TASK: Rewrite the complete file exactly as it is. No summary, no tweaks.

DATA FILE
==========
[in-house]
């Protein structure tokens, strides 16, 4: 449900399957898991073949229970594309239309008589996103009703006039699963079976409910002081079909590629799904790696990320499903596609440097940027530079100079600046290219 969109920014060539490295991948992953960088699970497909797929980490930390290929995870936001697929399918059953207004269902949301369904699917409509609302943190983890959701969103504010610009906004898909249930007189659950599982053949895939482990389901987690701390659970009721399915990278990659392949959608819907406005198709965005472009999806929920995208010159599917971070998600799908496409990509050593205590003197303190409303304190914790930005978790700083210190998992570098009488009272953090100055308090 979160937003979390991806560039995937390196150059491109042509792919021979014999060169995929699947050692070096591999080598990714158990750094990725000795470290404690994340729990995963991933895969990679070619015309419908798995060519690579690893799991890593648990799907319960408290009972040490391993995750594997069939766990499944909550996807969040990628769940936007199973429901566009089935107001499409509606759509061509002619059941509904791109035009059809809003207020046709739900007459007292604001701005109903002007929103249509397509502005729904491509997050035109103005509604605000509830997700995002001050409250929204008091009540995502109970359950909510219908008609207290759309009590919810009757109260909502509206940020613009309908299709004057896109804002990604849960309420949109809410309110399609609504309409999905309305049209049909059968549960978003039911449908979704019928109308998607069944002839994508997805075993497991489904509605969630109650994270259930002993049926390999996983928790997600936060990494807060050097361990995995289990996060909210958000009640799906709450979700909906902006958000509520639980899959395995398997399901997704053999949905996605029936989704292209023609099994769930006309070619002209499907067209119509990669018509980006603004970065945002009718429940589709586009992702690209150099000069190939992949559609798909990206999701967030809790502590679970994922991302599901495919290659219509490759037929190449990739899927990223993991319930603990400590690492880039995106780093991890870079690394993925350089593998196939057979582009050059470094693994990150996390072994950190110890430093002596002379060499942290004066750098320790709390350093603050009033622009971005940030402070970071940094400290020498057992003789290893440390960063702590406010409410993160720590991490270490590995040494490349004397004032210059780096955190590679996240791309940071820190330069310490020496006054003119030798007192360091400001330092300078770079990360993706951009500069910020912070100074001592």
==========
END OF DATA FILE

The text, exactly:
[in-house]
């Protein structure tokens, strides 16, 4: 449900399957898991073949229970594309239309008589996103009703006039699963079976409910002081079909590629799904790696990320499903596609440097940027530079100079600046290219 969109920014060539490295991948992953960088699970497909797929980490930390290929995870936001697929399918059953207004269902949301369904699917409509609302943190983890959701969103504010610009906004898909249930007189659950599982053949895939482990389901987690701390659970009721399915990278990659392949959608819907406005198709965005472009999806929920995208010159599917971070998600799908496409990509050593205590003197303190409303304190914790930005978790700083210190998992570098009488009272953090100055308090 979160937003979390991806560039995937390196150059491109042509792919021979014999060169995929699947050692070096591999080598990714158990750094990725000795470290404690994340729990995963991933895969990679070619015309419908798995060519690579690893799991890593648990799907319960408290009972040490391993995750594997069939766990499944909550996807969040990628769940936007199973429901566009089935107001499409509606759509061509002619059941509904791109035009059809809003207020046709739900007459007292604001701005109903002007929103249509397509502005729904491509997050035109103005509604605000509830997700995002001050409250929204008091009540995502109970359950909510219908008609207290759309009590919810009757109260909502509206940020613009309908299709004057896109804002990604849960309420949109809410309110399609609504309409999905309305049209049909059968549960978003039911449908979704019928109308998607069944002839994508997805075993497991489904509605969630109650994270259930002993049926390999996983928790997600936060990494807060050097361990995995289990996060909210958000009640799906709450979700909906902006958000509520639980899959395995398997399901997704053999949905996605029936989704292209023609099994769930006309070619002209499907067209119509990669018509980006603004970065945002009718429940589709586009992702690209150099000069190939992949559609798909990206999701967030809790502590679970994922991302599901495919290659219509490759037929190449990739899927990223993991319930603990400590690492880039995106780093991890870079690394993925350089593998196939057979582009050059470094693994990150996390072994950190110890430093002596002379060499942290004066750098320790709390350093603050009033622009971005940030402070970071940094400290020498057992003789290893440390960063702590406010409410993160720590991490270490590995040494490349004397004032210059780096955190590679996240791309940071820190330069310490020496006054003119030798007192360091400001330092300078770079990360993706951009500069910020912070100074001592």